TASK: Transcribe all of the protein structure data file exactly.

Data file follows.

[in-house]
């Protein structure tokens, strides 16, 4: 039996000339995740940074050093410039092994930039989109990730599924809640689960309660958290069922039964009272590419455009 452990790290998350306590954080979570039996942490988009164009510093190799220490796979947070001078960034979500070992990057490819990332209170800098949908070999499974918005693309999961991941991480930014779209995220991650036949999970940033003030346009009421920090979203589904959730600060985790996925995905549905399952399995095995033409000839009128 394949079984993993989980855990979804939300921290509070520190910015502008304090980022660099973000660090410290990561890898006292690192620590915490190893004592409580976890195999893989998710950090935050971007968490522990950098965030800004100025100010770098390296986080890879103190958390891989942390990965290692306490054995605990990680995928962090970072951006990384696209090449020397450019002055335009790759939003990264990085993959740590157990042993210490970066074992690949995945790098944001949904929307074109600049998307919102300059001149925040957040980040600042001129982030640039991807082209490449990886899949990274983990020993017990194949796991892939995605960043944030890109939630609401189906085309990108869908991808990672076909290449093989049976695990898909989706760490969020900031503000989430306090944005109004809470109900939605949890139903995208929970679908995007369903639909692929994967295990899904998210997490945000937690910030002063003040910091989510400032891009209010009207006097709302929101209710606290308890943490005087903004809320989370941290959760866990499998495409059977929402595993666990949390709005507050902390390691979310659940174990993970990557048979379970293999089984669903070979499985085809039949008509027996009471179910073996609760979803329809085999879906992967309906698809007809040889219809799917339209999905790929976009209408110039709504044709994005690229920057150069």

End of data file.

[in-house]
């Protein structure tokens, strides 16, 4: 039996000339995740940074050093410039092994930039989109990730599924809640689960309660958290069922039964009272590419455009 452990790290998350306590954080979570039996942490988009164009510093190799220490796979947070001078960034979500070992990057490819990332209170800098949908070999499974918005693309999961991941991480930014779209995220991650036949999970940033003030346009009421920090979203589904959730600060985790996925995905549905399952399995095995033409000839009128 394949079984993993989980855990979804939300921290509070520190910015502008304090980022660099973000660090410290990561890898006292690192620590915490190893004592409580976890195999893989998710950090935050971007968490522990950098965030800004100025100010770098390296986080890879103190958390891989942390990965290692306490054995605990990680995928962090970072951006990384696209090449020397450019002055335009790759939003990264990085993959740590157990042993210490970066074992690949995945790098944001949904929307074109600049998307919102300059001149925040957040980040600042001129982030640039991807082209490449990886899949990274983990020993017990194949796991892939995605960043944030890109939630609401189906085309990108869908991808990672076909290449093989049976695990898909989706760490969020900031503000989430306090944005109004809470109900939605949890139903995208929970679908995007369903639909692929994967295990899904998210997490945000937690910030002063003040910091989510400032891009209010009207006097709302929101209710606290308890943490005087903004809320989370941290959760866990499998495409059977929402595993666990949390709005507050902390390691979310659940174990993970990557048979379970293999089984669903070979499985085809039949008509027996009471179910073996609760979803329809085999879906992967309906698809007809040889219809799917339209999905790929976009209408110039709504044709994005690229920057150069």